There are about 45 species of dogwoods. Most are shrubs or small trees. Several dogwoods are valuable additions to home landscapes. A list of suggested dogwoods for Iowa, along with a brief description of each, is provided below.
The Tatarian dogwood (Cornus alba) is an 8- to 10-foot-tall shrub. Plants produce small, yellowish white flowers in spring followed by bluish white, berry-like fruit. The Tatarian dogwood is grown chiefly for its red-colored stems in winter. (Plants should be pruned frequently as young stems possess the most vivid red color. As a general rule, prune out a few of the oldest stems each year in late winter.) Plants perform best in moist, well-drained soils in full sun. 'Argenteo-marginata' and Ivory Halo® are two cultivars that produce green leaves with creamy white margins.
The pagoda dogwood (Cornus alternifolia) is a large shrub or small tree. Its mature height and spread is 15 to 25 feet. The pagoda dogwood is native to northeastern Iowa. It is typically found at woodland edges and forest openings. Ornamental characteristics include a horizontal branching habit, yellowish white flowers in late spring, and reddish purple fall foliage. The pagoda dogwood performs best in moist, well-drained soils in partial shade. Protected locations and eastern exposures are generally the best planting sites. The cultivar Golden Shadows® possesses green leaves with golden yellow margins. Alternate-leaved dogwood is another common name for Cornus alternifolia.
Silky dogwood (Cornus amomum) is a native shrub commonly found along streambanks, wet prairies, and woodland edges. Silky dogwood produces flat-topped clusters of yellowish white flowers in spring. Its fruit is bluish with white blotches. Silky dogwood is a rounded shrub which grows approximately 6 to 10 feet tall with a similar spread. It is a good choice for moist to wet sites.
The corneliancherry dogwood (Cornus mas) is a large shrub or small tree. Plants commonly grow 20 to 25 feet tall and 15 to 20 feet wide. The corneliancherry dogwood produces small, yellow flowers in round, three-quarter-inch-wide clusters in early spring. When selecting a planting site, choose a location with a dark-colored background, such as a building or row of pine trees, to highlight the yellow flowers. See photo below. After flowering, oblong one-half- to one-inch-long, berry-like fruit develop. The fruit turn cherry red in late summer and are edible. The foliage of the corneliancherry dogwood is dark green in summer. Fall leaf color is inconsistent, occasionally an attractive purplish red. 'Golden Glory' is a profuse blooming, upright cultivar. The corneliancherry dogwood can be grown in full sun to part shade.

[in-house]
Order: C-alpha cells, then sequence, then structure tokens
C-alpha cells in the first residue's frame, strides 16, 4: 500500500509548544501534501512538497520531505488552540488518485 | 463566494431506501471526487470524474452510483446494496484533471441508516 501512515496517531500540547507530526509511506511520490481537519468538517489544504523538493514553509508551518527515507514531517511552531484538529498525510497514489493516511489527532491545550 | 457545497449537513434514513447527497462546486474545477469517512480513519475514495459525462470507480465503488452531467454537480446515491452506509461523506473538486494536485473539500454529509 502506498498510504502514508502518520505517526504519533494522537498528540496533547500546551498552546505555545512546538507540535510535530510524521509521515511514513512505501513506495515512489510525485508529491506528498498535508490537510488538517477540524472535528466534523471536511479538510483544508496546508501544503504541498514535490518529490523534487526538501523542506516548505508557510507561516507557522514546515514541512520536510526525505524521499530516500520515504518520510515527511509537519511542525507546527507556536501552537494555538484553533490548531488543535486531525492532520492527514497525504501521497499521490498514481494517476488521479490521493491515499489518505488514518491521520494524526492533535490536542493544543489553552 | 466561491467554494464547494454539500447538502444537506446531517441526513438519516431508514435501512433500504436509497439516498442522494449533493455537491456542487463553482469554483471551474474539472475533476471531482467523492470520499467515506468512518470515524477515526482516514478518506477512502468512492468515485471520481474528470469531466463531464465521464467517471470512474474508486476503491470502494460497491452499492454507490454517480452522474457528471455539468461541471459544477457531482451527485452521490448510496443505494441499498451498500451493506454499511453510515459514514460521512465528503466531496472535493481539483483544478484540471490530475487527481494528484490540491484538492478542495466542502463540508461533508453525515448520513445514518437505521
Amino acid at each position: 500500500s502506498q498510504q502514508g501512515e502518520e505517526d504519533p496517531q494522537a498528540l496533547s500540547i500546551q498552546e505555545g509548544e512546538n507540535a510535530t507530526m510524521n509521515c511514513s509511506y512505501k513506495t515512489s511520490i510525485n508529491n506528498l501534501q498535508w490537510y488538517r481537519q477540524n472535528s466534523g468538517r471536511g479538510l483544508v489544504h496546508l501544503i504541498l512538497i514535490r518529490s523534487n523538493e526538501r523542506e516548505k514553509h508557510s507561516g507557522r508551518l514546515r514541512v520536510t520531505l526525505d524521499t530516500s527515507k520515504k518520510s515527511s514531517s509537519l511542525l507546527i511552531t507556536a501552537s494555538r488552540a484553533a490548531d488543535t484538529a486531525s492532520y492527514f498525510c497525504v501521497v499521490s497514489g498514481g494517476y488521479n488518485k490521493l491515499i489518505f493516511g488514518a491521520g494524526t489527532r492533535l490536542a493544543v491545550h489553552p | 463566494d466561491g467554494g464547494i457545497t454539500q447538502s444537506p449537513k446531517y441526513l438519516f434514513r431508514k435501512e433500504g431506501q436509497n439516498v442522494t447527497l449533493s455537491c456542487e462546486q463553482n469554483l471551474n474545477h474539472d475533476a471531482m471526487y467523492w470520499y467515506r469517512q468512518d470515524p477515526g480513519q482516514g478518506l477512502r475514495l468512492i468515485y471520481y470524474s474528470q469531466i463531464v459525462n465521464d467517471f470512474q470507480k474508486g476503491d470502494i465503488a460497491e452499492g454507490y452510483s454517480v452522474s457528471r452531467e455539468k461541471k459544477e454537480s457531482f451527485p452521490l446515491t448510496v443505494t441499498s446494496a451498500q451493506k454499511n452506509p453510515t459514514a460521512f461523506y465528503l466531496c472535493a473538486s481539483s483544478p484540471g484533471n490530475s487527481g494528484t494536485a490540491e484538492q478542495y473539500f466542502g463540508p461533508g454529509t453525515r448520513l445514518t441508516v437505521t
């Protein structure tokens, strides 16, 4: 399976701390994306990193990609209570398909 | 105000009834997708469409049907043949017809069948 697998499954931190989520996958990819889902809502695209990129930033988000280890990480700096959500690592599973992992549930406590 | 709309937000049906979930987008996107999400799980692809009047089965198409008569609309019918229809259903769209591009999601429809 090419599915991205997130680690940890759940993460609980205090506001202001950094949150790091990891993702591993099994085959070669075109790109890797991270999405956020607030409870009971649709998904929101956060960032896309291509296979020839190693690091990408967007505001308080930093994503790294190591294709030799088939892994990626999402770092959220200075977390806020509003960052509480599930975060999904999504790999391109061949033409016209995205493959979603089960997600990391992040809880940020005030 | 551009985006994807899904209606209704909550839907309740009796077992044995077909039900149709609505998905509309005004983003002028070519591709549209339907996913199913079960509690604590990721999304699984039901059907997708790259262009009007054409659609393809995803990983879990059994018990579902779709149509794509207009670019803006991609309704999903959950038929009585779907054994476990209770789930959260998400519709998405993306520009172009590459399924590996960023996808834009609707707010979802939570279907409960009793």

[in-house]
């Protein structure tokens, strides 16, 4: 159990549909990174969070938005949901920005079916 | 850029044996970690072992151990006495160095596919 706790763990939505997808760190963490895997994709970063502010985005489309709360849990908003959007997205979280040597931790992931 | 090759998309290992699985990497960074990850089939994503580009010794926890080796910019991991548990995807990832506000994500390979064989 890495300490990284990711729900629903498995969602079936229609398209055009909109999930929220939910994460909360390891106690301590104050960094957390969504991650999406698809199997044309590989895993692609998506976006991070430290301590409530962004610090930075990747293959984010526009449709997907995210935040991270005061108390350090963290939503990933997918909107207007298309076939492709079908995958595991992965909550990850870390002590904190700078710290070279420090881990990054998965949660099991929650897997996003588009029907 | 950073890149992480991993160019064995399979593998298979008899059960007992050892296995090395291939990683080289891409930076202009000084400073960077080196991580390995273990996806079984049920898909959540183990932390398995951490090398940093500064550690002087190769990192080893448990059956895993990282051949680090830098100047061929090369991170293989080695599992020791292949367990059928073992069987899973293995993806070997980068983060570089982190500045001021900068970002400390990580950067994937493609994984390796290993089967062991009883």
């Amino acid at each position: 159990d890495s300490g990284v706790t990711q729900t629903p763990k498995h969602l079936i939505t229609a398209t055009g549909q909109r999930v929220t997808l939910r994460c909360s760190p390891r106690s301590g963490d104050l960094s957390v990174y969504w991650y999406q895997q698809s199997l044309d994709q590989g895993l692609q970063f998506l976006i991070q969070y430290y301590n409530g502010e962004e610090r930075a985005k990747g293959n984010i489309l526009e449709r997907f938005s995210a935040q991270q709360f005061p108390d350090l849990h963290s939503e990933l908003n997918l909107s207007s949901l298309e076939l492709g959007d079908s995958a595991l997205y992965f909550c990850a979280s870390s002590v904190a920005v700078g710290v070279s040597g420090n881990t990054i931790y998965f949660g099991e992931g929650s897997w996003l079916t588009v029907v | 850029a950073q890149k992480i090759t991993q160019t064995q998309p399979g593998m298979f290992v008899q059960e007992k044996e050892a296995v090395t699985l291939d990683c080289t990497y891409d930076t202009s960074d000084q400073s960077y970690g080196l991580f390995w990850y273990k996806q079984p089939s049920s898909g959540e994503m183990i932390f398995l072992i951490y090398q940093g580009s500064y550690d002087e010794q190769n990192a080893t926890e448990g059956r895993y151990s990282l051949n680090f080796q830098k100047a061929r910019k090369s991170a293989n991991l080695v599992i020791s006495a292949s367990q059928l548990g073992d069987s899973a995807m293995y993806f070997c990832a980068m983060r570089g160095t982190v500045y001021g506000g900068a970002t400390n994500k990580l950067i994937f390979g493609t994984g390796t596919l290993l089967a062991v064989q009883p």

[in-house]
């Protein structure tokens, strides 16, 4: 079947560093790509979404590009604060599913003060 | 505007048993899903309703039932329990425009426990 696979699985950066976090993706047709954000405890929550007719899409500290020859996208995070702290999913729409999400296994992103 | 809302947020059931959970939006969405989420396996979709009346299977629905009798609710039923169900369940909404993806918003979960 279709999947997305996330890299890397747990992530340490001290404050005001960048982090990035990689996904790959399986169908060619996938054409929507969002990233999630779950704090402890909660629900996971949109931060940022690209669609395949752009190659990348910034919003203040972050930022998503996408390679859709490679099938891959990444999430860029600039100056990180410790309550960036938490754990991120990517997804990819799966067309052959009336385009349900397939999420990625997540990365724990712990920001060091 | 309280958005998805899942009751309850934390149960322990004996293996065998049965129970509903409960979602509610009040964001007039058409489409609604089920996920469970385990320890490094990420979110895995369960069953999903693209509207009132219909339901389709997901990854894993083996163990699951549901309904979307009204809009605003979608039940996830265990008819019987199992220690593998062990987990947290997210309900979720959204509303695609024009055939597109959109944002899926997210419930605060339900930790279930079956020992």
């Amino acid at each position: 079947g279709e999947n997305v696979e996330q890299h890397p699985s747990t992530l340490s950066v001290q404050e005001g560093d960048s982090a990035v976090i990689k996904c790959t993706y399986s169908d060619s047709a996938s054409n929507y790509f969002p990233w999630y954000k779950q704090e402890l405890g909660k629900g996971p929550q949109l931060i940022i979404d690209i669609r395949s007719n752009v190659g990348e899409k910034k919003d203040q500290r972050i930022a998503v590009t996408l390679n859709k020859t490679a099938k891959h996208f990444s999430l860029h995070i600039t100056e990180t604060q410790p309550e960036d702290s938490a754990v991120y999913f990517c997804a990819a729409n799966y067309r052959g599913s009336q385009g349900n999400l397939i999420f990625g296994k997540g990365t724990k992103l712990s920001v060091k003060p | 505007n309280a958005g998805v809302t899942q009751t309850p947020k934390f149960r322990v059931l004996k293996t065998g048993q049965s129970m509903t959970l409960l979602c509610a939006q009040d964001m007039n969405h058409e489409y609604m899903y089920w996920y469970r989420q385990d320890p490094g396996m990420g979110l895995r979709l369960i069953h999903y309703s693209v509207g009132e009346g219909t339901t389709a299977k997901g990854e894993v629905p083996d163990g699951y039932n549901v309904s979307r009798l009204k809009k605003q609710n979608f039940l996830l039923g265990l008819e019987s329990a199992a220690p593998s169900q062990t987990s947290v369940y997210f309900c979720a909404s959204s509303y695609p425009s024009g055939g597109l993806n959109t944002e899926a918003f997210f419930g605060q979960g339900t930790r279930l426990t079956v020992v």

The gray dogwood (Cornus racemosa) is native to Iowa. It is an adaptable shrub which tolerates wet or dry soils, shade or sun. Gray dogwood reaches a height of 8 to 10 feet. It produces whitish flowers in late spring which are followed by small white berries. The fruit are produced on reddish pink stalks. The colorful stalks become noticeable after the fruit have been eaten by birds or fallen to the ground. The gray dogwood is a good choice for naturalizing as it spreads by suckers.
The bright red twigs of the redosier dogwood (Cornus sericea) set against a backdrop of newly fallen snow is a beautiful sight in winter. Native to Iowa, redosier dogwood grows 6 to 10 feet tall. Several colorful varieties are available. 'Cardinal' has bright, cherry red stems. 'Alleman's Compact' is a compact (grows four to five feet tall), red-stemmed variety. 'Flaviramea' has yellow stems. 'Silver and Gold' has green leaves with creamy white margins and yellow stems. Like the Tatarian dogwood, the redosier dogwood should be pruned frequently as the young shoots possess the best color.
A notable dogwood that is absent from the above list is the flowering dogwood (Cornus florida). The flowering dogwood is a beautiful tree that is widely planted in the southern United States. Unfortunately, the flowering dogwood is not reliably winter hardy in most parts of Iowa.
Corneliancherry dogwood in bloom on the ISU Campus. Photo be Jeff Iles.